Saving Satellites Is Becoming a Fisher Family Specialty

Times Science Writer

For Bill and Anna Fisher, rescuing stranded satellites in space is a family affair.

Anna, 36, operated the mechanical arm aboard the Discovery when the shuttle retrieved two disabled satellites and returned them to Earth last November.

Today, her husband, William F., 39, will be one of two astronauts trying to capture and “hot wire” a dormant satellite during space walks as the Discovery orbits the Earth. The task may require a second space walk Sunday.

‘Something to Share’


“It was a complete coincidence” that both ended up with similar assignments aboard similar flights, Anna Fisher said in an interview at the Johnson Space Center here. They had been scheduled for different kinds of missions, but both assignments were changed because of the malfunctioning satellites. The similarity in their roles, she said, has given them “something to share.”

“It’s really neat,” said Anna, a 1967 graduate of San Pedro High School and the daughter of Mrs. Riley F. Tingle of San Pedro.

Both Fishers are medical doctors, and both interned at Harbor-UCLA Medical Center in Torrance.

As a surgeon, Bill Fisher will be credited with the first bypass operation in space--a mechanical one--when he implants two electronic boxes in the disabled satellite, allowing ground controllers to try to start the $85-million craft.


Similar Satellites

During her flight last November, Anna pushed the button to release one in a series of Leasat satellites. That satellite was identical to one deployed from the Discovery five months later that failed to activate itself, the one her husband will be working on today.

“I believe he has a real difficult job,” said Anna, who received her medical degree from UCLA in 1976.

The satellite was not designed to be rescued, and Fisher will have to install electrical fittings on it at several points after it is wrestled into position by fellow astronaut James D. van Hoften, 41.


“He has a lot of connections to make, and none of them were designed for an EVA (space walk),” she said. “It’s like trying to do a fine task with thick gloves on your hands.”

She said her husband worked out with weights for three months before the flight to be sure he would be strong enough for the task.

“He put on 25 or 30 pounds of pure muscle,” she said. “I don’t know if he will need it, but he’s got it.”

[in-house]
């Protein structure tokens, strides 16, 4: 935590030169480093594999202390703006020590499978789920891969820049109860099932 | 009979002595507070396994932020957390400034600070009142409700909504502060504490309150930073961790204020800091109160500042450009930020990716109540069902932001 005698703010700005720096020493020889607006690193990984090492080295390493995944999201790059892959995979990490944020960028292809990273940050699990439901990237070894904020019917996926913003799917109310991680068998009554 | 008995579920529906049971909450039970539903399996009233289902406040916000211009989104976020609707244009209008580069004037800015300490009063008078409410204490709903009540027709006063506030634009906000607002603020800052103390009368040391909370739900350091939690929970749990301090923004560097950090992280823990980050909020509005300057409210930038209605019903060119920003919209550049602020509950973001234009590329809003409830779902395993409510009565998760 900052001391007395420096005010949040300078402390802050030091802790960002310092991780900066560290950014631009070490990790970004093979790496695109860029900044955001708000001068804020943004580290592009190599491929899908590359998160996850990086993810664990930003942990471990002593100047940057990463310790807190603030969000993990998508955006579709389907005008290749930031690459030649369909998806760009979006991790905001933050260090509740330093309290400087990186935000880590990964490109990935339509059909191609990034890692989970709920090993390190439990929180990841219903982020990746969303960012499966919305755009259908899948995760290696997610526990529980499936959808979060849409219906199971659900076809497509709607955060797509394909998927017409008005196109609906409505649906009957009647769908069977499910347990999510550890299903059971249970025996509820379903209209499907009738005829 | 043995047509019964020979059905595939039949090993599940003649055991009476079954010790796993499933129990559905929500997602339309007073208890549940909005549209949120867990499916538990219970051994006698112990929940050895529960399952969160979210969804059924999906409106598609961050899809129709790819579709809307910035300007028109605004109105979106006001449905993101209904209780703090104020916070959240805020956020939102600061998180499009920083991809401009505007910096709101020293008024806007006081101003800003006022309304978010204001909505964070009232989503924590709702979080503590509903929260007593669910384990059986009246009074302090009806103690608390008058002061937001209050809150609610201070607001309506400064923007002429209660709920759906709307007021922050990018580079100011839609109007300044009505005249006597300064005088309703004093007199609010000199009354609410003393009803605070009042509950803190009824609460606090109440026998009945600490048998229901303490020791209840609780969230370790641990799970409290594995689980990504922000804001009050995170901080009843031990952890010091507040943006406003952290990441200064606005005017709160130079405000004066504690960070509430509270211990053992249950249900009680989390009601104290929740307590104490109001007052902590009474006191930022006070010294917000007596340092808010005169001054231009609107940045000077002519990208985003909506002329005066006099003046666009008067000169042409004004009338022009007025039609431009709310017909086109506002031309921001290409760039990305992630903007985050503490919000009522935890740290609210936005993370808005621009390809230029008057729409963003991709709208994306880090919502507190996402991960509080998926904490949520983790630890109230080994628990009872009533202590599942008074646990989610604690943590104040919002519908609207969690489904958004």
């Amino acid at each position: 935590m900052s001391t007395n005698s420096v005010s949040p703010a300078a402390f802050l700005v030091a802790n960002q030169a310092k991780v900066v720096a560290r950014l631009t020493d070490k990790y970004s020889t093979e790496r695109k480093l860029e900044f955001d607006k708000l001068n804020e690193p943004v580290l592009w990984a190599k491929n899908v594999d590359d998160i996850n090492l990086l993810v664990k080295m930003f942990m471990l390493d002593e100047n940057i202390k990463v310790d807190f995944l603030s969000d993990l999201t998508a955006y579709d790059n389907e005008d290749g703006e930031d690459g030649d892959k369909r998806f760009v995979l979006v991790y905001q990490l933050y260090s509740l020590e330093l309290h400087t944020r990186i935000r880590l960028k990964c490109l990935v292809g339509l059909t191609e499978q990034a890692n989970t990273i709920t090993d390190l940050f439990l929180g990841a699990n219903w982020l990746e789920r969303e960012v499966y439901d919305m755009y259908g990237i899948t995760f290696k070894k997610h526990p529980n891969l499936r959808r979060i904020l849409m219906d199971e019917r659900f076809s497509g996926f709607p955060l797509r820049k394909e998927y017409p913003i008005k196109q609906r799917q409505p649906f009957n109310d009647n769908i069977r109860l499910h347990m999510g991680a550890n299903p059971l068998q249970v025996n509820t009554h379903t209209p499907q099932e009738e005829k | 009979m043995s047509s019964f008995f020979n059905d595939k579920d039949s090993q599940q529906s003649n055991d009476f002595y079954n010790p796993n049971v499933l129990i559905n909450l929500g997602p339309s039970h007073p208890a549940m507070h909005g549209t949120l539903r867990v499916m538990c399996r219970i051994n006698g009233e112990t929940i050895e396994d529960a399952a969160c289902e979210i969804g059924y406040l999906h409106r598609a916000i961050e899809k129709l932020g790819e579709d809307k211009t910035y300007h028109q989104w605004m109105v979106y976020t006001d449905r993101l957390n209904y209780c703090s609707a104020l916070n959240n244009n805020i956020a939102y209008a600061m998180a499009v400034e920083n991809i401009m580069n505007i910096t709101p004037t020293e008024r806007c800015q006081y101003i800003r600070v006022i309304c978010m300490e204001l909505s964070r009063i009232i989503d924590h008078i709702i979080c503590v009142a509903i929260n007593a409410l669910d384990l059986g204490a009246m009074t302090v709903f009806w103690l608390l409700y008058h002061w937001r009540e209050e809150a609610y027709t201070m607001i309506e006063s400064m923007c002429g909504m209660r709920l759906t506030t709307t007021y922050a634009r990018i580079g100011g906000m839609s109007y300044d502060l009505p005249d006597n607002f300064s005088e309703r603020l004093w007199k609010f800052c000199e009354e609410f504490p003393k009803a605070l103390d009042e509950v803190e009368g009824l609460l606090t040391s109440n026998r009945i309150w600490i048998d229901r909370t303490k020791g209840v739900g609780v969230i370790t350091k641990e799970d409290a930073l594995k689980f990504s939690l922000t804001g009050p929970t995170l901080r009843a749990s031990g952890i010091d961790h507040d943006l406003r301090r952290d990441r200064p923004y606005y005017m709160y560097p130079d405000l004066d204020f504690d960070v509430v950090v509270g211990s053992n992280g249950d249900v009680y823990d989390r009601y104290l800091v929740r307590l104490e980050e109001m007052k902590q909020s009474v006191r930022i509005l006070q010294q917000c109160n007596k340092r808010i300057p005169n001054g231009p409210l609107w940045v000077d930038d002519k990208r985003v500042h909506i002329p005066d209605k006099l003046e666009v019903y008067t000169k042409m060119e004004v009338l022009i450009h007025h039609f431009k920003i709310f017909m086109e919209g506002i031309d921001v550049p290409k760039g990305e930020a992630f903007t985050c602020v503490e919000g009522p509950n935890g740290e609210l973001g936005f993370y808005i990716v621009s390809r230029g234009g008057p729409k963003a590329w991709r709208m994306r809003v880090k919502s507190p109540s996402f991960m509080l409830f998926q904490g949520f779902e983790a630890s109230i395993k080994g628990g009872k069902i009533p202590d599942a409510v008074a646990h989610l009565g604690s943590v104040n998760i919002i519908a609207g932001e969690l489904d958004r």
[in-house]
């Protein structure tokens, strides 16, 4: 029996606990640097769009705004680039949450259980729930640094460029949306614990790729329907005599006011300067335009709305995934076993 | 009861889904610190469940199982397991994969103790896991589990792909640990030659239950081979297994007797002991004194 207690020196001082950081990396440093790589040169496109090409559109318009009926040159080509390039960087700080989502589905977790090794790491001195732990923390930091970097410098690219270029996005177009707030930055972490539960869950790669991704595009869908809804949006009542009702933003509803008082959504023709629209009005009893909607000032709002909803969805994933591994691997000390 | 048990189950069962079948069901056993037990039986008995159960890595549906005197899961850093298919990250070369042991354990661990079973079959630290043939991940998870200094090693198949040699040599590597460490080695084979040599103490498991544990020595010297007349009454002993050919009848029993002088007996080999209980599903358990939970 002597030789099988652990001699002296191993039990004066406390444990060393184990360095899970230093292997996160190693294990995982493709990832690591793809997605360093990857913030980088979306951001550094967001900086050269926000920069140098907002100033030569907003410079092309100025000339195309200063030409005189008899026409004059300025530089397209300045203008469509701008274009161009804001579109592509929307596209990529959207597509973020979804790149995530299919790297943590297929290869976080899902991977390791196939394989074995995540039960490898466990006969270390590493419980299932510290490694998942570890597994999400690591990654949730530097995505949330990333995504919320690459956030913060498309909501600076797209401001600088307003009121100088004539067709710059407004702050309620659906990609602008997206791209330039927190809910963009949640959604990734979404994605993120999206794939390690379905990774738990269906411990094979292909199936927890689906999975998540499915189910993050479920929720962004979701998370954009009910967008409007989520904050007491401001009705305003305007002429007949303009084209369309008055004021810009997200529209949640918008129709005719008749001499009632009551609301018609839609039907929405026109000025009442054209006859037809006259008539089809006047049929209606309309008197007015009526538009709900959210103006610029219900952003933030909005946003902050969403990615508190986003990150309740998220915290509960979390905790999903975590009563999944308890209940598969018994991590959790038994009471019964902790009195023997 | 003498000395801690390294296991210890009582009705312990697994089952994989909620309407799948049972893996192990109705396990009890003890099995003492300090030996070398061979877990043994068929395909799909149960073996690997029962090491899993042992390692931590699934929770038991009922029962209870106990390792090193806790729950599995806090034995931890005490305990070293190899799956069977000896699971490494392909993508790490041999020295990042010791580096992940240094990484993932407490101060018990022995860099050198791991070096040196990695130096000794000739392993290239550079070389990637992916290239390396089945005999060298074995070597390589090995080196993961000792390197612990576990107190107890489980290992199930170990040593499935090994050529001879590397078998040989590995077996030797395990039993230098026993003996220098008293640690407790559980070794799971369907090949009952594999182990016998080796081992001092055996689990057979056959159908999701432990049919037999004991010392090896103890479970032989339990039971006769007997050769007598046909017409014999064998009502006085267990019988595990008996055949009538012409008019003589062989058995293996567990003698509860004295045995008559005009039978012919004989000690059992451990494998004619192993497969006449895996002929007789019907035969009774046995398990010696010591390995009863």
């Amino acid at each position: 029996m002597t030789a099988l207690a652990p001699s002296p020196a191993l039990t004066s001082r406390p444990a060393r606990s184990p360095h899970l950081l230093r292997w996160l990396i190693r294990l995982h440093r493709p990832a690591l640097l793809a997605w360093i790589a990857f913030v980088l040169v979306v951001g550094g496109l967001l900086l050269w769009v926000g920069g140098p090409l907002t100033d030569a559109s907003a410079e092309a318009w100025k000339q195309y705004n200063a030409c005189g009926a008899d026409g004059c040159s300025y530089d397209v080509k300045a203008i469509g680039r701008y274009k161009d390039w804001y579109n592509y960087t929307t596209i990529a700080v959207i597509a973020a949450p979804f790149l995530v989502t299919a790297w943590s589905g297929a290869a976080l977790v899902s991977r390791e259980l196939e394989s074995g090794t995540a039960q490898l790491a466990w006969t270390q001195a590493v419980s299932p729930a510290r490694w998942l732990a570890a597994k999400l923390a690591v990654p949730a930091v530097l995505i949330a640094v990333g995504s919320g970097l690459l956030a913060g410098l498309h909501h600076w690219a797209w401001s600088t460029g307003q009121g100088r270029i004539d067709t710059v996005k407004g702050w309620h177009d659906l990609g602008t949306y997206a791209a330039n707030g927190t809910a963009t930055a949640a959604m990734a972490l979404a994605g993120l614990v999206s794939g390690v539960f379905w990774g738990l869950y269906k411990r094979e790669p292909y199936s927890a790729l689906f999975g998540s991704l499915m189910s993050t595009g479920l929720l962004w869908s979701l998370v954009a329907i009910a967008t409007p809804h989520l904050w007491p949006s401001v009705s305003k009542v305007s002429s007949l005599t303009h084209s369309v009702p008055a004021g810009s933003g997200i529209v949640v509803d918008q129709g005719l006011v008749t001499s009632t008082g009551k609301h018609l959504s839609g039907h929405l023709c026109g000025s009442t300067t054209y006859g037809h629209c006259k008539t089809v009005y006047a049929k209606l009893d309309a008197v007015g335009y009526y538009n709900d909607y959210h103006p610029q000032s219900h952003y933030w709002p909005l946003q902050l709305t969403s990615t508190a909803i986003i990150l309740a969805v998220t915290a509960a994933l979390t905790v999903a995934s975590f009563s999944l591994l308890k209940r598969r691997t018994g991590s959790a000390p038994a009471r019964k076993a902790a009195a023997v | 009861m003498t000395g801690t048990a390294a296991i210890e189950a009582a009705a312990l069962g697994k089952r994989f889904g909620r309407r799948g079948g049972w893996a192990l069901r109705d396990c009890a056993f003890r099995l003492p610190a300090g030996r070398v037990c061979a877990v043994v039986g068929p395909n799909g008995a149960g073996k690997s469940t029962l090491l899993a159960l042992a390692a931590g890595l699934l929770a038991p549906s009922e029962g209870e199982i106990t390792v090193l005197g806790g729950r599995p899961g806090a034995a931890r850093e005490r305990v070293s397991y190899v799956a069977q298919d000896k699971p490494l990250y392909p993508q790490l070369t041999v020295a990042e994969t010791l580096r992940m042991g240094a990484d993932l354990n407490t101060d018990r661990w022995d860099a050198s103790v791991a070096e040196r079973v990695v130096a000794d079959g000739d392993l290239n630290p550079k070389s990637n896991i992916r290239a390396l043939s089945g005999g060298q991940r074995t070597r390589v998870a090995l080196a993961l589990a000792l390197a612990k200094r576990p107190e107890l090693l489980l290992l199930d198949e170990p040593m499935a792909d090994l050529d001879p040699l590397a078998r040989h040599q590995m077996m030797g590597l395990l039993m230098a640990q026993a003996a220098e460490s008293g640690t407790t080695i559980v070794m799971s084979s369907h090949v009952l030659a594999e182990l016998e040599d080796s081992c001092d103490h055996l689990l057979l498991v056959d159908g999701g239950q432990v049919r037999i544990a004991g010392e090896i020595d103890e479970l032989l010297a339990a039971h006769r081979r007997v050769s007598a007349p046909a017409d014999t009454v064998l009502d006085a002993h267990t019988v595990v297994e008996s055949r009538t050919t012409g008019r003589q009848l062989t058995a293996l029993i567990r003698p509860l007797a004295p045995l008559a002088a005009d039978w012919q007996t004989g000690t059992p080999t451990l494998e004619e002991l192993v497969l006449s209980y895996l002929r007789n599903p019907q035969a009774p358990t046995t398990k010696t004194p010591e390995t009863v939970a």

Further Complications


Fisher’s job will be further complicated by problems with the mechanical arm aboard the Discovery. Early in the flight, an electronic circuit in the arm’s elbow joint was damaged, severely reducing the arm’s manageability.

Normally, the operator tells the arm where to go by moving two hand controls aboard the spacecraft. A computer determines how to move the three joints in the arm--corresponding to a shoulder, an elbow and a wrist--in order to put the “hand” where the operator wants it. But now astronaut John M. Lounge will have to guide each joint individually by manipulating a series of controls from aboard the Discovery.

Second Trip Seen

Officials with the National Aeronautics and Space Administration expect that reduced efficiency to add several hours to the task, so that it may require a second trip outside on Sunday.


Discovery commander Joe Engle, 53, and pilot Richard O. Covey, 39, were to bring the craft alongside the satellite early this morning and begin the salvage attempt at around 5 a.m.

The Discovery will land at Edwards Air Force Base in Southern California early in the morning of the second day after the salvage is completed.

Some time after that, the Fishers will get back to what they consider a normal life. Bill will resume his duties as a part-time emergency room doctor in a local hospital. Anna has given up similar responsibilities in the same hospital to devote more time to their daughter, Kristin, 2.

And both will begin getting ready for their next space flights. Anna is to go in June, Bill in July--three weeks apart.